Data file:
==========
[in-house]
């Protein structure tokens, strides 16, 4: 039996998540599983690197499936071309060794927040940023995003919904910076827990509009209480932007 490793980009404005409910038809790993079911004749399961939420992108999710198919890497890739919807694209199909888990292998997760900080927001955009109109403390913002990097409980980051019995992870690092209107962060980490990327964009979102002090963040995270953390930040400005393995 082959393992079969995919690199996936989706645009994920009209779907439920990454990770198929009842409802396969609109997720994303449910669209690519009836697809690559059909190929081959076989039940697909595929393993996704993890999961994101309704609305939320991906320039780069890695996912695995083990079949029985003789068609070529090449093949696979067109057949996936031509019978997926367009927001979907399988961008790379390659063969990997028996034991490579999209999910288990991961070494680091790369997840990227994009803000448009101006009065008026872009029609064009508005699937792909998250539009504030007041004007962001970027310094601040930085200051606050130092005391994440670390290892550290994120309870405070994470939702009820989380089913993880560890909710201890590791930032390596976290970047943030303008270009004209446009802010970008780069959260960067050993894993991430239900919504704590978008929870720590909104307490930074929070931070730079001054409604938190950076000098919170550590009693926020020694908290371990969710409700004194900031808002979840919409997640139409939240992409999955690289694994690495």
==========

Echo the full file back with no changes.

[in-house]
């Protein structure tokens, strides 16, 4: 039996998540599983690197499936071309060794927040940023995003919904910076827990509009209480932007 490793980009404005409910038809790993079911004749399961939420992108999710198919890497890739919807694209199909888990292998997760900080927001955009109109403390913002990097409980980051019995992870690092209107962060980490990327964009979102002090963040995270953390930040400005393995 082959393992079969995919690199996936989706645009994920009209779907439920990454990770198929009842409802396969609109997720994303449910669209690519009836697809690559059909190929081959076989039940697909595929393993996704993890999961994101309704609305939320991906320039780069890695996912695995083990079949029985003789068609070529090449093949696979067109057949996936031509019978997926367009927001979907399988961008790379390659063969990997028996034991490579999209999910288990991961070494680091790369997840990227994009803000448009101006009065008026872009029609064009508005699937792909998250539009504030007041004007962001970027310094601040930085200051606050130092005391994440670390290892550290994120309870405070994470939702009820989380089913993880560890909710201890590791930032390596976290970047943030303008270009004209446009802010970008780069959260960067050993894993991430239900919504704590978008929870720590909104307490930074929070931070730079001054409604938190950076000098919170550590009693926020020694908290371990969710409700004194900031808002979840919409997640139409939240992409999955690289694994690495």